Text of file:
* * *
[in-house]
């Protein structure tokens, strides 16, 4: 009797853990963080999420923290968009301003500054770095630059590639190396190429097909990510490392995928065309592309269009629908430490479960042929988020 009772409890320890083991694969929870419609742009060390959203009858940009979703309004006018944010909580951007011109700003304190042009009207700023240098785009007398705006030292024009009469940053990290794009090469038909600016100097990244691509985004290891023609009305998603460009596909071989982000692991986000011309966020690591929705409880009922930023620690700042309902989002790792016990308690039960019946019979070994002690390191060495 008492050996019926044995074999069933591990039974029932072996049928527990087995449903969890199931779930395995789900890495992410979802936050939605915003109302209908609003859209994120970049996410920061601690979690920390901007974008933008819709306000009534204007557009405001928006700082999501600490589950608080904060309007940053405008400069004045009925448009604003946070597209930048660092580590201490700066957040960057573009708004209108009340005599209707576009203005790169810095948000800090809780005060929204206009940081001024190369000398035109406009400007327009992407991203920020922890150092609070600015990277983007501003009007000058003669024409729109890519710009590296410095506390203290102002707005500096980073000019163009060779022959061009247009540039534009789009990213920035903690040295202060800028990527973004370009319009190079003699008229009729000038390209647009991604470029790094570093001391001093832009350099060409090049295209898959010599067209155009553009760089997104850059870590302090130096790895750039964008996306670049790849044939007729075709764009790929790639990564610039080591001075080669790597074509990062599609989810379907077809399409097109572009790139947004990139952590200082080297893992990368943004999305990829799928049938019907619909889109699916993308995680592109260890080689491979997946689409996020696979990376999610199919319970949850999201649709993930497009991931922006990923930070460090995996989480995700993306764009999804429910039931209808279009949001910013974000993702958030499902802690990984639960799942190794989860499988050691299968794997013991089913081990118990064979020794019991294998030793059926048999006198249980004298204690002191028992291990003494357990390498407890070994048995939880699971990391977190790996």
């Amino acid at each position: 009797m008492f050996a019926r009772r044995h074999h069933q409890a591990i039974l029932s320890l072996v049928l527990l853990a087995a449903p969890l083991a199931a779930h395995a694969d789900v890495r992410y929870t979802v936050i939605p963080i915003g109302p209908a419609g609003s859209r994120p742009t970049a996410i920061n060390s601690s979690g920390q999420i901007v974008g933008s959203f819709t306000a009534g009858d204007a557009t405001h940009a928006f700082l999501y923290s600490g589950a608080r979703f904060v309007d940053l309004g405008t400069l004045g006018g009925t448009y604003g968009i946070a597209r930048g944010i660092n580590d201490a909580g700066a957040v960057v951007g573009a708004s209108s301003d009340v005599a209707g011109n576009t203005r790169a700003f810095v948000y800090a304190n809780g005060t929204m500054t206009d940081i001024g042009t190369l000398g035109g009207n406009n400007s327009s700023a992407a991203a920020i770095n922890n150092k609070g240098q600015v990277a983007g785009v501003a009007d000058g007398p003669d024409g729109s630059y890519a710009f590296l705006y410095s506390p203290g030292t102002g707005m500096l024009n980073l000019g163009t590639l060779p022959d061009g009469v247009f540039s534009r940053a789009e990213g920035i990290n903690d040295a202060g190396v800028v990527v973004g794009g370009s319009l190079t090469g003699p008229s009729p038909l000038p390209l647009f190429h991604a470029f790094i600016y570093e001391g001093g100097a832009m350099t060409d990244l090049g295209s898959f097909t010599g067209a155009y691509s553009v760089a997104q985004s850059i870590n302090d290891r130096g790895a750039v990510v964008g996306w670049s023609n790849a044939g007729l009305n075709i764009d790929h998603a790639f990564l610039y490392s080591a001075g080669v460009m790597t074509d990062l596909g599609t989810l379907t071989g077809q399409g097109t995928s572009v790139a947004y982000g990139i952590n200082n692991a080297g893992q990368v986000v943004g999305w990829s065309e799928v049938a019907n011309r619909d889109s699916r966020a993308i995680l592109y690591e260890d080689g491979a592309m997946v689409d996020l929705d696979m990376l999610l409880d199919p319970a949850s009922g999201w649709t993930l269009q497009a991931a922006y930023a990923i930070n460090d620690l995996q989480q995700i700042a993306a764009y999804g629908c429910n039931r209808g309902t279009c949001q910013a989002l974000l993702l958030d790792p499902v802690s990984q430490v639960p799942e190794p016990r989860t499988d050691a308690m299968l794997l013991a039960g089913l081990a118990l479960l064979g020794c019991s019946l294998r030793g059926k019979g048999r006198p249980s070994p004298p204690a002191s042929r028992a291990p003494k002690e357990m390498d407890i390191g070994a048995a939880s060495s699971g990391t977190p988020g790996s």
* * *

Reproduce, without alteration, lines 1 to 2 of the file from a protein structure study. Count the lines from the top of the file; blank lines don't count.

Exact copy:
[in-house]
């Protein structure tokens, strides 16, 4: 009797853990963080999420923290968009301003500054770095630059590639190396190429097909990510490392995928065309592309269009629908430490479960042929988020 009772409890320890083991694969929870419609742009060390959203009858940009979703309004006018944010909580951007011109700003304190042009009207700023240098785009007398705006030292024009009469940053990290794009090469038909600016100097990244691509985004290891023609009305998603460009596909071989982000692991986000011309966020690591929705409880009922930023620690700042309902989002790792016990308690039960019946019979070994002690390191060495 008492050996019926044995074999069933591990039974029932072996049928527990087995449903969890199931779930395995789900890495992410979802936050939605915003109302209908609003859209994120970049996410920061601690979690920390901007974008933008819709306000009534204007557009405001928006700082999501600490589950608080904060309007940053405008400069004045009925448009604003946070597209930048660092580590201490700066957040960057573009708004209108009340005599209707576009203005790169810095948000800090809780005060929204206009940081001024190369000398035109406009400007327009992407991203920020922890150092609070600015990277983007501003009007000058003669024409729109890519710009590296410095506390203290102002707005500096980073000019163009060779022959061009247009540039534009789009990213920035903690040295202060800028990527973004370009319009190079003699008229009729000038390209647009991604470029790094570093001391001093832009350099060409090049295209898959010599067209155009553009760089997104850059870590302090130096790895750039964008996306670049790849044939007729075709764009790929790639990564610039080591001075080669790597074509990062599609989810379907077809399409097109572009790139947004990139952590200082080297893992990368943004999305990829799928049938019907619909889109699916993308995680592109260890080689491979997946689409996020696979990376999610199919319970949850999201649709993930497009991931922006990923930070460090995996989480995700993306764009999804429910039931209808279009949001910013974000993702958030499902802690990984639960799942190794989860499988050691299968794997013991089913081990118990064979020794019991294998030793059926048999006198249980004298204690002191028992291990003494357990390498407890070994048995939880699971990391977190790996």